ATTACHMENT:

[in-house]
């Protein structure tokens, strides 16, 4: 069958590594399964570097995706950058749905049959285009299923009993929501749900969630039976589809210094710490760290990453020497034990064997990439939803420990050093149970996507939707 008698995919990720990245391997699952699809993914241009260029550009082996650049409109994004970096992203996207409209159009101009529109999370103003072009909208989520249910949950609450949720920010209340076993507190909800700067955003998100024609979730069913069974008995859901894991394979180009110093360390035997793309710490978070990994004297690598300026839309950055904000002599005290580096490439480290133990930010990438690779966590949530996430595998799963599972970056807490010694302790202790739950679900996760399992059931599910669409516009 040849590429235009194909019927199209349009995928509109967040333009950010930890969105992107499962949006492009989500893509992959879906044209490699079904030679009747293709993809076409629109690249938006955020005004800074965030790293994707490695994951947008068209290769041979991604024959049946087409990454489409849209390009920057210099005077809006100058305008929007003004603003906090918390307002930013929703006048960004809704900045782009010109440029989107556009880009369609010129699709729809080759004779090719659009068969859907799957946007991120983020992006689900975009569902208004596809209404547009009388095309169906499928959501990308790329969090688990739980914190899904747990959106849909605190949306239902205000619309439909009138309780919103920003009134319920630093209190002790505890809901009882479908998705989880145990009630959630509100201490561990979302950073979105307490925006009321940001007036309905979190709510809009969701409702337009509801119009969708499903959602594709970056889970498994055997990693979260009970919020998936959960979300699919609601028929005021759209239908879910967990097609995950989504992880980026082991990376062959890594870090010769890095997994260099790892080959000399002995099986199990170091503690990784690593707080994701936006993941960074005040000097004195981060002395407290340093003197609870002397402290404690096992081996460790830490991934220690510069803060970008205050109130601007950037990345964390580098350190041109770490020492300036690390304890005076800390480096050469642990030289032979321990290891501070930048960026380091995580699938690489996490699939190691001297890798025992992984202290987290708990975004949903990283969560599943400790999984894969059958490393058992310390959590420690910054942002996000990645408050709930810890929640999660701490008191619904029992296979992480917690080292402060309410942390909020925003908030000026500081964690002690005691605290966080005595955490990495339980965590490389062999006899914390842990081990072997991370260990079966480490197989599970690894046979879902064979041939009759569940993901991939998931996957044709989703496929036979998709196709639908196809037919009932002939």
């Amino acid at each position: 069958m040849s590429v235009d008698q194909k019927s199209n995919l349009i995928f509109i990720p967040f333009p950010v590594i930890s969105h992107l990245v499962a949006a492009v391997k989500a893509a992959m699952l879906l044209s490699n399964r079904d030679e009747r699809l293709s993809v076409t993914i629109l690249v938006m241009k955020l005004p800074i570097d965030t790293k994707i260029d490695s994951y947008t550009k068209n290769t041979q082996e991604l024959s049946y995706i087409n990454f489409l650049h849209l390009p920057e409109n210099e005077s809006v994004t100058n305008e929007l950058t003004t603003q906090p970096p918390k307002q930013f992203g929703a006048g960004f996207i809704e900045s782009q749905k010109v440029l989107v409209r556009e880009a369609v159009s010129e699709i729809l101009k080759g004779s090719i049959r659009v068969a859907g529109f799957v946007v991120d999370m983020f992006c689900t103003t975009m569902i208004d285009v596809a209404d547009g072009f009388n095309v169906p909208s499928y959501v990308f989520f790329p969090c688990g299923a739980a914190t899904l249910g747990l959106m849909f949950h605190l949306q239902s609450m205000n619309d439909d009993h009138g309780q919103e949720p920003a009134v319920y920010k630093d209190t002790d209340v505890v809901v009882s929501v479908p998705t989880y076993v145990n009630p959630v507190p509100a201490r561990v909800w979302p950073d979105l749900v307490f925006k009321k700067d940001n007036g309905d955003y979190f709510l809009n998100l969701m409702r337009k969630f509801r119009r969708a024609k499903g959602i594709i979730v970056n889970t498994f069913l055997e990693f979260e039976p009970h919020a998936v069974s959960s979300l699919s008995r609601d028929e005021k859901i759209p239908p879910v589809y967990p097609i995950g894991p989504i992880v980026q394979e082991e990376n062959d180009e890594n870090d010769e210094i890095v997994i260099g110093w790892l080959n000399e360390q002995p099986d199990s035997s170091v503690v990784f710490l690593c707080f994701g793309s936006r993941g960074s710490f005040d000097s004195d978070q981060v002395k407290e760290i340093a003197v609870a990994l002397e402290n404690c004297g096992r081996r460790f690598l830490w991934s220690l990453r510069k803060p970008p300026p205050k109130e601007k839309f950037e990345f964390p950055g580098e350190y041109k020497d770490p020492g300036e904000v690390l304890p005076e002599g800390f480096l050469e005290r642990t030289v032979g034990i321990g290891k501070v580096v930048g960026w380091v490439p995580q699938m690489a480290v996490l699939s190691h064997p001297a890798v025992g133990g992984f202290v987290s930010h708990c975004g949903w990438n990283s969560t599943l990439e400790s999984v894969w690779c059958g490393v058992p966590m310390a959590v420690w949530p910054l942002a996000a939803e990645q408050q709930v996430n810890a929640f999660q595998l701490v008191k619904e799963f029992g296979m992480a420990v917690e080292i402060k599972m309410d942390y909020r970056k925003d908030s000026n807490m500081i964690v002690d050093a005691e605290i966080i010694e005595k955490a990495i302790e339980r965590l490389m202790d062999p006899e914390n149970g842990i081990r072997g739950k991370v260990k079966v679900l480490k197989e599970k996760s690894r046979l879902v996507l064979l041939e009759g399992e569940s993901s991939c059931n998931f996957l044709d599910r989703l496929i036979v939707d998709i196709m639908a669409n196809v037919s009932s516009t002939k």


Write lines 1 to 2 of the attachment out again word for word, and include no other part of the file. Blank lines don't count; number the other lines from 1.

[in-house]
């Protein structure tokens, strides 16, 4: 069958590594399964570097995706950058749905049959285009299923009993929501749900969630039976589809210094710490760290990453020497034990064997990439939803420990050093149970996507939707 008698995919990720990245391997699952699809993914241009260029550009082996650049409109994004970096992203996207409209159009101009529109999370103003072009909208989520249910949950609450949720920010209340076993507190909800700067955003998100024609979730069913069974008995859901894991394979180009110093360390035997793309710490978070990994004297690598300026839309950055904000002599005290580096490439480290133990930010990438690779966590949530996430595998799963599972970056807490010694302790202790739950679900996760399992059931599910669409516009 040849590429235009194909019927199209349009995928509109967040333009950010930890969105992107499962949006492009989500893509992959879906044209490699079904030679009747293709993809076409629109690249938006955020005004800074965030790293994707490695994951947008068209290769041979991604024959049946087409990454489409849209390009920057210099005077809006100058305008929007003004603003906090918390307002930013929703006048960004809704900045782009010109440029989107556009880009369609010129699709729809080759004779090719659009068969859907799957946007991120983020992006689900975009569902208004596809209404547009009388095309169906499928959501990308790329969090688990739980914190899904747990959106849909605190949306239902205000619309439909009138309780919103920003009134319920630093209190002790505890809901009882479908998705989880145990009630959630509100201490561990979302950073979105307490925006009321940001007036309905979190709510809009969701409702337009509801119009969708499903959602594709970056889970498994055997990693979260009970919020998936959960979300699919609601028929005021759209239908879910967990097609995950989504992880980026082991990376062959890594870090010769890095997994260099790892080959000399002995099986199990170091503690990784690593707080994701936006993941960074005040000097004195981060002395407290340093003197609870002397402290404690096992081996460790830490991934220690510069803060970008205050109130601007950037990345964390580098350190041109770490020492300036690390304890005076800390480096050469642990030289032979321990290891501070930048960026380091995580699938690489996490699939190691001297890798025992992984202290987290708990975004949903990283969560599943400790999984894969059958490393058992310390959590420690910054942002996000990645408050709930810890929640999660701490008191619904029992296979992480917690080292402060309410942390909020925003908030000026500081964690002690005691605290966080005595955490990495339980965590490389062999006899914390842990081990072997991370260990079966480490197989599970690894046979879902064979041939009759569940993901991939998931996957044709989703496929036979998709196709639908196809037919009932002939």